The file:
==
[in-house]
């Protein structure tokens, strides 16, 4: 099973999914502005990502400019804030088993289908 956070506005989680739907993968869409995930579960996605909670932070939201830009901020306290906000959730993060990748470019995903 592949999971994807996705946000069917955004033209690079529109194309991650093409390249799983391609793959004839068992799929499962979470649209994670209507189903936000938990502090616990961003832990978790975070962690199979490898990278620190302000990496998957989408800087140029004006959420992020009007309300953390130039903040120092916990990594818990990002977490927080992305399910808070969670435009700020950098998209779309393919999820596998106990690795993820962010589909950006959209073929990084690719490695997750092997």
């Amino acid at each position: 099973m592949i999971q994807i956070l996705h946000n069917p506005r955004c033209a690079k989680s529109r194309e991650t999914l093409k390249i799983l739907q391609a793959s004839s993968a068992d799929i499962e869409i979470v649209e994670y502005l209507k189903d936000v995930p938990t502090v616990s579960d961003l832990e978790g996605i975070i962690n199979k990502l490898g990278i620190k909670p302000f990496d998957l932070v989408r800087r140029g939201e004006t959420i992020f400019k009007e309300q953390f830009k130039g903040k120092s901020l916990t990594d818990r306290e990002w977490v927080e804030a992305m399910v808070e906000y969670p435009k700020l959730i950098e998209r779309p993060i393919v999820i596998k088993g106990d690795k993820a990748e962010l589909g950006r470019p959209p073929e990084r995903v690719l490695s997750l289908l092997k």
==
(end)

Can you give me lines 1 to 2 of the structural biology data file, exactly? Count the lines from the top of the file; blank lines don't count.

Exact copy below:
[in-house]
């Protein structure tokens, strides 16, 4: 099973999914502005990502400019804030088993289908 956070506005989680739907993968869409995930579960996605909670932070939201830009901020306290906000959730993060990748470019995903 592949999971994807996705946000069917955004033209690079529109194309991650093409390249799983391609793959004839068992799929499962979470649209994670209507189903936000938990502090616990961003832990978790975070962690199979490898990278620190302000990496998957989408800087140029004006959420992020009007309300953390130039903040120092916990990594818990990002977490927080992305399910808070969670435009700020950098998209779309393919999820596998106990690795993820962010589909950006959209073929990084690719490695997750092997």